Jordan Spieth might not like it, but the European Tour’s pace of play policy implemented at the start of the 2016 season is a hit, with Chief Executive Keith Pelley announcing rounds during the tour’s “Desert Swing” finished as quickly as 19 minutes faster.
While 19 minutes might not seem like a lot, consider if every round finished just one minute faster. One hundred and twenty-five golfers (on average) play the first two rounds of a tournament. One hundred and twenty-five minutes saved per round is two hours.
“We sad before our new measures were introduced in Abu Dhabi that we wanted to take the lead on pace of play and it is terrific to see the policy has had an immediate effect, even though we are still in the early stages of its implementation,” Pelley said.
“I am also pleased that our members have reacted positively to the change. We are continually striving to make our product even more appealing and entertaining for our fans and this is a good starting point.”
So far, 95 players have been monitored and five have been penalized – Benjamin Hebert, Eddie Pepperell, Gavin Green, Daniel Brooks, and Spieth. Each was fined £2,000, which for Sieth, who made $20 million last year in prize money, is like a person who earns $50,000 a year being fined 73 cents.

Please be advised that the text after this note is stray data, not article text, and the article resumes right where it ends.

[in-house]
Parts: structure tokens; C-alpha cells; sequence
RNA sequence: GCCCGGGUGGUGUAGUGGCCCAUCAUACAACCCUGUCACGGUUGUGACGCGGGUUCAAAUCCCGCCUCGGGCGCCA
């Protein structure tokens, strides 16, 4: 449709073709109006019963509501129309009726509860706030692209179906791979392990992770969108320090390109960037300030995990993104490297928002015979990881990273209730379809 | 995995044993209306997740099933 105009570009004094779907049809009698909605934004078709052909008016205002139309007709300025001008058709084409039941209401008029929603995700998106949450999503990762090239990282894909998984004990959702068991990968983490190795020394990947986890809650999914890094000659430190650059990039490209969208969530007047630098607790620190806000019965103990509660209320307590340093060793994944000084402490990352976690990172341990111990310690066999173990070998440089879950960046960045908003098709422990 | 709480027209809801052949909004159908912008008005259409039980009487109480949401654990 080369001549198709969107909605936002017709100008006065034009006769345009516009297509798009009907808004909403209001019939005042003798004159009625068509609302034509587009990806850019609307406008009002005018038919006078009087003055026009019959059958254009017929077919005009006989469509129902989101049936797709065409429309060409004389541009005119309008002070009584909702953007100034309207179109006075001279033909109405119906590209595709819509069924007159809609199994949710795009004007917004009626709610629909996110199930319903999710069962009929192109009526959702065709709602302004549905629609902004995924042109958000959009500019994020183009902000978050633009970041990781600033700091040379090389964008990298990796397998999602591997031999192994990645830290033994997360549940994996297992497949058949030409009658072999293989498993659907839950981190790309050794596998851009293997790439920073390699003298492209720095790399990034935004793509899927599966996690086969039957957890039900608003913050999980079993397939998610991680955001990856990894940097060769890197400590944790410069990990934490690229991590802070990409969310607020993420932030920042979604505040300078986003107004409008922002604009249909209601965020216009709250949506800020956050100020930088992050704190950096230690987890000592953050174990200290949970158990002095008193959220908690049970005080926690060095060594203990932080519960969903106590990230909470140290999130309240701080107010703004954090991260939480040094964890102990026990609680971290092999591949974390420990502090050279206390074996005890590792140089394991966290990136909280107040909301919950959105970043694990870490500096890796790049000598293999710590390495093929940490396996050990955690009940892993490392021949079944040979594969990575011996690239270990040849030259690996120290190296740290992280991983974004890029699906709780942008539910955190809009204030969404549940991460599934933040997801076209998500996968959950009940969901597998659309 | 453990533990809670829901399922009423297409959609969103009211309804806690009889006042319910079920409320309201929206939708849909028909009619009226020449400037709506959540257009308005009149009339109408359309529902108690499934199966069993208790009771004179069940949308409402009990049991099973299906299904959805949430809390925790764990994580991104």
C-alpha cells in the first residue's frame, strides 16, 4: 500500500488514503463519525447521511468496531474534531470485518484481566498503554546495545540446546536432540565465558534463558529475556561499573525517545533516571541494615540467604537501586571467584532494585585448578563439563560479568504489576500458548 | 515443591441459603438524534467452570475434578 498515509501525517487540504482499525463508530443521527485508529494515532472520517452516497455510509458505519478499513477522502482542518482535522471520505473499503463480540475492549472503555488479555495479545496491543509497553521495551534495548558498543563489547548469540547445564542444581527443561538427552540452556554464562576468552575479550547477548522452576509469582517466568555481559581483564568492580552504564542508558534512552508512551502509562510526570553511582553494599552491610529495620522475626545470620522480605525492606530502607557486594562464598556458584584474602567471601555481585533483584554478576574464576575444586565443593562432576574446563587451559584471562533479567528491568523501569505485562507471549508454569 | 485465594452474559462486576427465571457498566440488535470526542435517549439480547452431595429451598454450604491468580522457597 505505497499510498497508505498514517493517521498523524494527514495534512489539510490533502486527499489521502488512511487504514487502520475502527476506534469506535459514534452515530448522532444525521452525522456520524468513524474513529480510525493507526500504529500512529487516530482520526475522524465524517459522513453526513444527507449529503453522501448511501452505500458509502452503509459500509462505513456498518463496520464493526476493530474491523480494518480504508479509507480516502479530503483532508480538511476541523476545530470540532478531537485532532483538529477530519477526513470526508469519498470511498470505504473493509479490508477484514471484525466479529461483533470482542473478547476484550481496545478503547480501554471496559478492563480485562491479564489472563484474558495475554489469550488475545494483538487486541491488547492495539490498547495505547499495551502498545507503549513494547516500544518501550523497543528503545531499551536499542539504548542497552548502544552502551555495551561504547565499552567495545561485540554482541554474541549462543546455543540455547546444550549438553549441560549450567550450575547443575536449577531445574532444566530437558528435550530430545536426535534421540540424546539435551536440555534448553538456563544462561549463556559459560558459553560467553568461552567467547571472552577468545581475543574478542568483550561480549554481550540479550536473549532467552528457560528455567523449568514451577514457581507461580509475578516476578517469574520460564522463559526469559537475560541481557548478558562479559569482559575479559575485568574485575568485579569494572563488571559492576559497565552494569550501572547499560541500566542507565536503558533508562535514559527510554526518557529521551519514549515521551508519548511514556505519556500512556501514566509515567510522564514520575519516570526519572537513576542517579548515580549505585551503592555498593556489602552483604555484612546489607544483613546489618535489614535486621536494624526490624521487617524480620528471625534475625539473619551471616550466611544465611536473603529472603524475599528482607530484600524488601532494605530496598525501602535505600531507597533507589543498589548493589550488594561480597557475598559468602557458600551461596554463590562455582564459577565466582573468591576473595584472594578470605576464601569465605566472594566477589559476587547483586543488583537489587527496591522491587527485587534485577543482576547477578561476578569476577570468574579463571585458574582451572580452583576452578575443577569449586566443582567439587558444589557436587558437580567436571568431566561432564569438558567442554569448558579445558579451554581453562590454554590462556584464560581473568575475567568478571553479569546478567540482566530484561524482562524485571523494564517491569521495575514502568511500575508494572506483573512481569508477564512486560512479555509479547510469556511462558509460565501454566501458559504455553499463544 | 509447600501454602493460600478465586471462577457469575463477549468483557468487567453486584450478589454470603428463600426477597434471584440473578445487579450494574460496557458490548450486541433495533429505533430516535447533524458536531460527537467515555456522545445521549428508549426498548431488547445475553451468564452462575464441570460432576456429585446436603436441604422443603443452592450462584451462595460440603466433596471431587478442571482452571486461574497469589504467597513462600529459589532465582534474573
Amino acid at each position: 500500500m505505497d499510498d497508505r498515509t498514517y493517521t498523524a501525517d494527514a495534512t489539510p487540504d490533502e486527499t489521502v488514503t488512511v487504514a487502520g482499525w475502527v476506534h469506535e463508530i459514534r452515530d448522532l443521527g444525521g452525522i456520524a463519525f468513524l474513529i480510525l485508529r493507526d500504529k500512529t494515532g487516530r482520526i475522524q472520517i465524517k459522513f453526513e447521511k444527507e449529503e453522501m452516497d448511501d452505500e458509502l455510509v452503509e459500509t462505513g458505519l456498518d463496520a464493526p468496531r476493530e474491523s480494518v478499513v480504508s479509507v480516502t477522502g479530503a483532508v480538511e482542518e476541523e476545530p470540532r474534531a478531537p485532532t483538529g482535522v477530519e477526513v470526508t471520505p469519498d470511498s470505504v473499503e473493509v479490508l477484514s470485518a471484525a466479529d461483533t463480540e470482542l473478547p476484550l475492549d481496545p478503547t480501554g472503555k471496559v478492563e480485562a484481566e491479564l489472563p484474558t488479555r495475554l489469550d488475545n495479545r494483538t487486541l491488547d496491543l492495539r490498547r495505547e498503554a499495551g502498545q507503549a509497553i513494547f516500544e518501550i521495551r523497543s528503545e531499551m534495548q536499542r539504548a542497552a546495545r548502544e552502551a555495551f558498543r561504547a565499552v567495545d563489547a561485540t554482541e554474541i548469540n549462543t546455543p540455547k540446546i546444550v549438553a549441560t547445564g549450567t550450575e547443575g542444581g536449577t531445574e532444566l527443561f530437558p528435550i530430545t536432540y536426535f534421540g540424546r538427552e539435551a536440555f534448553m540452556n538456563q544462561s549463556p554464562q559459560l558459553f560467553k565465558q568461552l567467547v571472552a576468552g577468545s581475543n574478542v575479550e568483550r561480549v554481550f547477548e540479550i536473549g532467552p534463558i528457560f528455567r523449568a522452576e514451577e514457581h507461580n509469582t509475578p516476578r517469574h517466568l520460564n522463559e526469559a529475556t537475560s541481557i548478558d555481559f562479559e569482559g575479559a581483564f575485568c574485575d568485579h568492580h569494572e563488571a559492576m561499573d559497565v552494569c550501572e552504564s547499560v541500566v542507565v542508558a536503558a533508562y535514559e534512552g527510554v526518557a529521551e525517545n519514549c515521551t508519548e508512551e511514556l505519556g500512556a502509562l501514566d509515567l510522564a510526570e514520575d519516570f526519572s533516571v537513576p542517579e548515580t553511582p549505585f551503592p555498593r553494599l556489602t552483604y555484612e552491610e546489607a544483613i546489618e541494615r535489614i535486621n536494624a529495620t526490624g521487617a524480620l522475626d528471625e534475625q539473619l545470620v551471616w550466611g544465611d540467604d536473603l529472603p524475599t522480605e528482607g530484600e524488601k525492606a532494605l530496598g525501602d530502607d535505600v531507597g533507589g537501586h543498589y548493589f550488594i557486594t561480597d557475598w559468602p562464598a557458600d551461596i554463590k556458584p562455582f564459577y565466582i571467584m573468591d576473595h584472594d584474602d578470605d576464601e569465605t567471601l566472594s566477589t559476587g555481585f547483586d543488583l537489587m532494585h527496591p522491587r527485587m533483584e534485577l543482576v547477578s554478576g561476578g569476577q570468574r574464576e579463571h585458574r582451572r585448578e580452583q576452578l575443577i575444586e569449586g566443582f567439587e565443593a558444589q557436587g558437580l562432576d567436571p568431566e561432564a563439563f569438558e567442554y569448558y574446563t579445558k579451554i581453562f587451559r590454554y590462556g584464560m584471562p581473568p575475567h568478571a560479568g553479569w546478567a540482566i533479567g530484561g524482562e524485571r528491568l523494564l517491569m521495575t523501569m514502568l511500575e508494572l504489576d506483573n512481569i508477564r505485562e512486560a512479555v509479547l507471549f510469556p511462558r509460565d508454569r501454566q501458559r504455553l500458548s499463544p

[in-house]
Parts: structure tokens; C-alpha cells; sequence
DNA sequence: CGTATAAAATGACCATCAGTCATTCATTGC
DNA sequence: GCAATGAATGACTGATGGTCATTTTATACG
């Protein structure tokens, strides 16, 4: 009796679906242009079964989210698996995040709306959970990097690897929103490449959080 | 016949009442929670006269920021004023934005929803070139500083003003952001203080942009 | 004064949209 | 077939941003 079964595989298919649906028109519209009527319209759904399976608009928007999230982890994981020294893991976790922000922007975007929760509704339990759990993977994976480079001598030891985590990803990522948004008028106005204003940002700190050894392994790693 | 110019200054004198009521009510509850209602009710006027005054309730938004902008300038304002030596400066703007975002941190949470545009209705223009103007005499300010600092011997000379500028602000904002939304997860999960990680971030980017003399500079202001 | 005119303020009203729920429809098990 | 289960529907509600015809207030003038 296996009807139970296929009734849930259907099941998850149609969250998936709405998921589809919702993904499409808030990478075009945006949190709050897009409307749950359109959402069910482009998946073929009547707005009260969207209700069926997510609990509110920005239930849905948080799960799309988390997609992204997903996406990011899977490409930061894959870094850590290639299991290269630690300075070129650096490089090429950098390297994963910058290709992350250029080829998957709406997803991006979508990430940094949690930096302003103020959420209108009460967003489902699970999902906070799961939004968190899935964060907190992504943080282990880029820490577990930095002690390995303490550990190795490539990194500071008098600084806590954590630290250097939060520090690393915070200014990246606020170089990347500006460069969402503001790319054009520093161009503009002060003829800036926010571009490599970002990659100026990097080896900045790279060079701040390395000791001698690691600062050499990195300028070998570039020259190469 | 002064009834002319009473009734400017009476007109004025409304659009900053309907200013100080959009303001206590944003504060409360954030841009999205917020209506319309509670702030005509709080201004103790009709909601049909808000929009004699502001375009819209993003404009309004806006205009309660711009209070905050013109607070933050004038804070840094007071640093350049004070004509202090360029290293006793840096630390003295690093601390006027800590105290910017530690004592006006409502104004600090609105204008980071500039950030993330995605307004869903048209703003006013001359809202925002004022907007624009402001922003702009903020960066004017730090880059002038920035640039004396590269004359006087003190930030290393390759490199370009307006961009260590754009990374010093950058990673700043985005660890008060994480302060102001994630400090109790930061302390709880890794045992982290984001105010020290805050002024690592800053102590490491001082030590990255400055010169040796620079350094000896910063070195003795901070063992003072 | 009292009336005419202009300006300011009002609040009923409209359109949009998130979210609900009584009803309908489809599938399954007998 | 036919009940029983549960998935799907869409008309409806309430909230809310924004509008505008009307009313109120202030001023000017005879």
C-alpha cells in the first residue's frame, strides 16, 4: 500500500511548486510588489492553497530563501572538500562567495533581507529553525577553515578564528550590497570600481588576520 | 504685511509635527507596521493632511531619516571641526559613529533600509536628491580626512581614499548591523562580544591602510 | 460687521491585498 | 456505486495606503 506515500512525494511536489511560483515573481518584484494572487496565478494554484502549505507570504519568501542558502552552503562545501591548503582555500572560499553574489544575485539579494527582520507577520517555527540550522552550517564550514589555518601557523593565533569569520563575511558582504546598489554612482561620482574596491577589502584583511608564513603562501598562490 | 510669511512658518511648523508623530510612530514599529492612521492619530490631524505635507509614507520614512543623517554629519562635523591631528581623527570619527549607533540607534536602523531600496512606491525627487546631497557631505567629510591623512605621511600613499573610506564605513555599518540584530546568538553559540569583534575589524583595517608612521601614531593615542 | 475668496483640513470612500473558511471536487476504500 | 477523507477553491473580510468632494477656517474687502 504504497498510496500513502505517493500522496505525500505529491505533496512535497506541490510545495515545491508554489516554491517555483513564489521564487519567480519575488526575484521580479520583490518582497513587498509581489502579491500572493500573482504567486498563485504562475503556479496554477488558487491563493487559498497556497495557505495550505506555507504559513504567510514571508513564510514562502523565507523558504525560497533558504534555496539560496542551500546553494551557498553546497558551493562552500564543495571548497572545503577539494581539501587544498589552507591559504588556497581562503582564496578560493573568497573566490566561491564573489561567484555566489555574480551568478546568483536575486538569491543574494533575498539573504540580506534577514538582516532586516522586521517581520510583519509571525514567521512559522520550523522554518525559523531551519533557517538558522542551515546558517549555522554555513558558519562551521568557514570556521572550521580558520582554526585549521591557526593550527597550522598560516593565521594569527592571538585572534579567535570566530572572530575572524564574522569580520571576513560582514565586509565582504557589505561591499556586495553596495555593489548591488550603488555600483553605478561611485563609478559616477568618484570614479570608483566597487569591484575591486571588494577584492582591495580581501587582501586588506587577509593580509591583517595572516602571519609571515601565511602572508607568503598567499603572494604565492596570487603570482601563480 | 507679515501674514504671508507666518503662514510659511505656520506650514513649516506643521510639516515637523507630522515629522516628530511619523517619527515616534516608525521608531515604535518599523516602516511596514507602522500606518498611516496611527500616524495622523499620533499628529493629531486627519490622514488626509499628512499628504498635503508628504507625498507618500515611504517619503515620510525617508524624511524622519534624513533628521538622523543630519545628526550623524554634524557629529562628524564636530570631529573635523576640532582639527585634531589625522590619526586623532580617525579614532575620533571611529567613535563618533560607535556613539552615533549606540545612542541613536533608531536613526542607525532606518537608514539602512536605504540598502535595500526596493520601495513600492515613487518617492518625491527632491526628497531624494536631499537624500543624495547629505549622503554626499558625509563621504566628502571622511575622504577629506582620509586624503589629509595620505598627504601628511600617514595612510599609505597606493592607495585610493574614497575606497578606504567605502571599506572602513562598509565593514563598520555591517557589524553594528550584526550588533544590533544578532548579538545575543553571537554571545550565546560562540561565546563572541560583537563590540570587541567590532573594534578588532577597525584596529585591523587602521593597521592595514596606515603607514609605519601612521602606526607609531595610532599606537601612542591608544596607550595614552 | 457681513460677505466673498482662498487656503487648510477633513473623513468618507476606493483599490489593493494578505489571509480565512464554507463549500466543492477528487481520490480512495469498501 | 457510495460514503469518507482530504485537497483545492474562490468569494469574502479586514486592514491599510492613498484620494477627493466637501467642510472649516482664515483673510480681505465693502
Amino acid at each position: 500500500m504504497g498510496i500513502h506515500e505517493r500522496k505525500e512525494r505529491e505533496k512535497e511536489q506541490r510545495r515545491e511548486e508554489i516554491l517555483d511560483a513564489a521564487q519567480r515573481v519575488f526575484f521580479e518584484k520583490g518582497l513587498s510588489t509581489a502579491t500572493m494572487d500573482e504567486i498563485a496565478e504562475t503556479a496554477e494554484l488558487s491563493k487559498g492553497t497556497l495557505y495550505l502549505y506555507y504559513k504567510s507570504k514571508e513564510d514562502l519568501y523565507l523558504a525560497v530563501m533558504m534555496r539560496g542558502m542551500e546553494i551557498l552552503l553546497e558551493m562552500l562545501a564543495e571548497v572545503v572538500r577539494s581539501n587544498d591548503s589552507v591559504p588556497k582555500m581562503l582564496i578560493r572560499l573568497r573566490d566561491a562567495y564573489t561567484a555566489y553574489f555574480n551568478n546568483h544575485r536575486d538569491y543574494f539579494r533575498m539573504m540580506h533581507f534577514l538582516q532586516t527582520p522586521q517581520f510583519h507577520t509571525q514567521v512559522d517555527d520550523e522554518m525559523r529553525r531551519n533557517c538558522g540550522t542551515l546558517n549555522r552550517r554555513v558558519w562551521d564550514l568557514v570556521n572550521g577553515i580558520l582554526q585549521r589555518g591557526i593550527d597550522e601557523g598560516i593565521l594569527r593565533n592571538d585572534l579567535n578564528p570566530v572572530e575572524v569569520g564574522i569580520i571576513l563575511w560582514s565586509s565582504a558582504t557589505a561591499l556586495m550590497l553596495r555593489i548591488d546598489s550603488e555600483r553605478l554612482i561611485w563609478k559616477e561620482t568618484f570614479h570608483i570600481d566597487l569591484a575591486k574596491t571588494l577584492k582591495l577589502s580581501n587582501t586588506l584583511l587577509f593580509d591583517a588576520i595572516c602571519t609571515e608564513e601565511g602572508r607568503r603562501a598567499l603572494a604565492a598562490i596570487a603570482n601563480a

In Qatar, the average times for the first two rounds were four and 10 minutes shorter, and the last groups playing that day were 19 and 14 minutes quicker.
The slow pace of play has been a major complaint of fans both in the gallery and on television throughout the years. Making the game fan friendly, within reason, is always a driving motivation for both the European Tour and its American equivalent.